# Theory/equation for wiring a irregularly shaped LED matrix for row/column selection

I have a large (~90) LED matrix I am whipping up. However, rather than being the traditional easy square shape, its in an odd heart shape.

The reason this is a problem, if I just use horizontal rows and vertical columns, I "waste" a lot of pins on rows/columns with only a few LEDs (like at the tip of the heart), and dont have enough pins on my current equpiment to address them all.

So the question is, how do you go about combining the LEDs such that you maintain ~10 per pin, without overlapping any rows or columns (my first attempt was simply to combine the smaller rows together, which cause them to intersect with multiple columns at a time).

I feel like this is a linear algebra problem, though I took that class 10 years ago (and failed it)...

• What matters more to you, pin count or code complexity? You could minimise both required pins and memory (for the screen buffer) at the expense of clever code. But even 90 LEDs is only 12 bytes. Mar 26, 2014 at 22:50
• Are you constrained to single side board or something? I don't see why you can't just scan the matrix as 8 x 12 or whatever is convenient. Join the anodes of the first 12 LEDs together, then the next 12, etc. join cathode of #1 to #9, # 17, #25, #33, #41, #49, #57, #65, #73, #81, #89 (and so on) Mar 26, 2014 at 22:52
• Agreed with David... you can think of the heart as just a misshapen box to save pins, but this will complicate your code quite a bit. You could also use shift registers to increase your output capability, just pay attention to the max current per pin. Mar 26, 2014 at 23:46
• I am explicitly trying to avoid shift registers and keeping it to a simple board and some resistors (for various reasons i wont go into). I dont mind code complexity, i believe its just an added layer of abstraction between pins and led patterns. I dont fully understand spehro's comment. Maybe expand more in an "answer"? Mar 26, 2014 at 23:53
• ill update the question, but with my current board i actually dont have enough pins to address everything (and do some of the other work i want), which is why i was looking to combine them. I could just order a bigger board (teensy++ will probably do it), but i just figured it was better to be clever about it. Mar 26, 2014 at 23:54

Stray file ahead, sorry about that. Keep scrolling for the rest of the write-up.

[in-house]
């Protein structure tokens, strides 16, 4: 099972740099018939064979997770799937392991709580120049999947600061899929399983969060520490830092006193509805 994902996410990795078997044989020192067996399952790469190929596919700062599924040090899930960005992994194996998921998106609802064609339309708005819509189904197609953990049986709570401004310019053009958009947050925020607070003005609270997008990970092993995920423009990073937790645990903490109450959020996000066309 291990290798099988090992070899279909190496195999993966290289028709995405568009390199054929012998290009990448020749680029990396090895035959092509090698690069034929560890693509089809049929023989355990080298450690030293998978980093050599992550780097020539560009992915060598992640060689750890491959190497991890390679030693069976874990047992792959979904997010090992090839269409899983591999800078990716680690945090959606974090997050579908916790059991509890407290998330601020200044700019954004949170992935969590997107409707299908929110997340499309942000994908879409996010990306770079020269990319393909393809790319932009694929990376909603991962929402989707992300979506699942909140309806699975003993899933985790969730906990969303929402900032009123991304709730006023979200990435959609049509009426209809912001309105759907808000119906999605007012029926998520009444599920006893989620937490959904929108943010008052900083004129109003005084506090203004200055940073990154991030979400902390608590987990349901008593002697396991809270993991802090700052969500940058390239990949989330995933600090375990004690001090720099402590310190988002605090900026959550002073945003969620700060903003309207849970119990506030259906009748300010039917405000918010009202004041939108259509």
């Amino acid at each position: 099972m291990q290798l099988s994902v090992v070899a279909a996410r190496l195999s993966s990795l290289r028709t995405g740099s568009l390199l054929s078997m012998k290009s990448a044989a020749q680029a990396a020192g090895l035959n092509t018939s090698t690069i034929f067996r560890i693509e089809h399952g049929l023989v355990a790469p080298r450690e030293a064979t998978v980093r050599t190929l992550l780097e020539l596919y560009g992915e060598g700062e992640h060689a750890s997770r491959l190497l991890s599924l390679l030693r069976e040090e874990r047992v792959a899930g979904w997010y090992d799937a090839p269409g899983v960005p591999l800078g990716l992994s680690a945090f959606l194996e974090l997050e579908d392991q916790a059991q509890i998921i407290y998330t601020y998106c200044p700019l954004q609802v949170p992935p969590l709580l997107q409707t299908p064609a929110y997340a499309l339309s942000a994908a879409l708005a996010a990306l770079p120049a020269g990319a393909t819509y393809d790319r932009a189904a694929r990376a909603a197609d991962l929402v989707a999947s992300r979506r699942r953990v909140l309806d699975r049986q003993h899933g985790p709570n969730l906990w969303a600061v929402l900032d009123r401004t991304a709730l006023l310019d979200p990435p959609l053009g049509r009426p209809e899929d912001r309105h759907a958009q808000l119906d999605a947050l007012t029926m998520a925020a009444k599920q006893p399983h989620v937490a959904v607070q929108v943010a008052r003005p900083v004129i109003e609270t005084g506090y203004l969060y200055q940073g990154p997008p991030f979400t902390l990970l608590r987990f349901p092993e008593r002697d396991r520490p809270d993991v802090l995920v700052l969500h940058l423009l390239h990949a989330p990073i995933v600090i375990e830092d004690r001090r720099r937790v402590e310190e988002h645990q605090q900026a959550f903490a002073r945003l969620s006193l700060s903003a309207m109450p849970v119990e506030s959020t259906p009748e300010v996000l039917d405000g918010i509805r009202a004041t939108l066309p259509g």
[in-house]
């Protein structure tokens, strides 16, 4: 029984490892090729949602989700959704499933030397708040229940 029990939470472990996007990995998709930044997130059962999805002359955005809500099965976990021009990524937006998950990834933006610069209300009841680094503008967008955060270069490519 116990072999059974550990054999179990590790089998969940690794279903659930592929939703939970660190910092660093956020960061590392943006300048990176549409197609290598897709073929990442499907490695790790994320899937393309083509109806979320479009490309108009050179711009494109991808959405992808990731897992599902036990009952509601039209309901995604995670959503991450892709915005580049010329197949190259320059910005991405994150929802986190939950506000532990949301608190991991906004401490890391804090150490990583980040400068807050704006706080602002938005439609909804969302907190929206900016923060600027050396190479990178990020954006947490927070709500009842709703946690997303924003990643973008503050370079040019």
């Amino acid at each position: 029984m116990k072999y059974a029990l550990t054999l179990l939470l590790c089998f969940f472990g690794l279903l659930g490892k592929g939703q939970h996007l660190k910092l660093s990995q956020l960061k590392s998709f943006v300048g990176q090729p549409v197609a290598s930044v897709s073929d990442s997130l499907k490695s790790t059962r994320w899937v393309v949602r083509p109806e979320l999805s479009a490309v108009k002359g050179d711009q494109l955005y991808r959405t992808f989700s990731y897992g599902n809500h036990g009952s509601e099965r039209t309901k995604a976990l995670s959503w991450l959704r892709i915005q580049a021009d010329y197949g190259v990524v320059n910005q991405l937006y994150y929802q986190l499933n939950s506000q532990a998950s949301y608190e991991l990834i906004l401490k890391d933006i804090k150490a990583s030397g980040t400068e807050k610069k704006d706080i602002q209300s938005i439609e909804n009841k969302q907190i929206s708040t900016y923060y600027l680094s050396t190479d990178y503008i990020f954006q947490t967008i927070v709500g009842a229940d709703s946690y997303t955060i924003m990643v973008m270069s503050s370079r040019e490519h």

If you don't have to pack your LEDs so close together that the layout is overly constrained, simply make the schematic a rectangular 12 x 8 matrix.

Then place the LEDs physically where you want them such that they can still be interconnected with traces.

simulate this circuit – Schematic created using CircuitLab

The above two diagrams are electrically identical (a 3 x 3 matrix) but in the right hand one the LEDs are physically arranged in a crude heart shape to illustrate what the PCB layout could look like.

If your problem is how to drive a 12 x 8 matrix, that can easily be done with 20 pins, but it's not much harder to use fewer pins.. for example 3 x 74HC595 will allow the use of 10 or 11 pins with no sweat.

• This doesn't work because at its broadest, the heart will use far more pins than i can address (in the thickest section, its 13 LEDs across, and there are 12 rows total, which is too many pins for me), so a simple redistribution doesn't work. I would make a schematic... is there an online diagram generator that people use, like JSFiddle for EE? Mar 27, 2014 at 7:44
• You don't have to put the LEDs that are electrically in one row in one physical row. Click on the schematic symbol when editing your question and you can enter a schematic in Circuit Lab (do a subset for explanation, not the entire thing!) Mar 27, 2014 at 10:41
• You got the right idea there, but I already knew to rearrange the wiring while keeping the physical ones in place. The question was how do you actually figure out how to best do this (beyond winging it). Even you 9 pixel heart is fairly nontrivial, and the one i am working on is 95 pixels. Basically, what theory, rule of thumb, or technique to you apply when designing it? Mar 27, 2014 at 19:16
• The "algorithm" I used was to zig-zag down from LED1 to LEDx left top to right bottom, using the LEDs from the matrix up in the same way. That keeps all the anodes that are connected together reasonably close and mostly horizontal, and the others have to meander downward through the array. Mar 27, 2014 at 19:22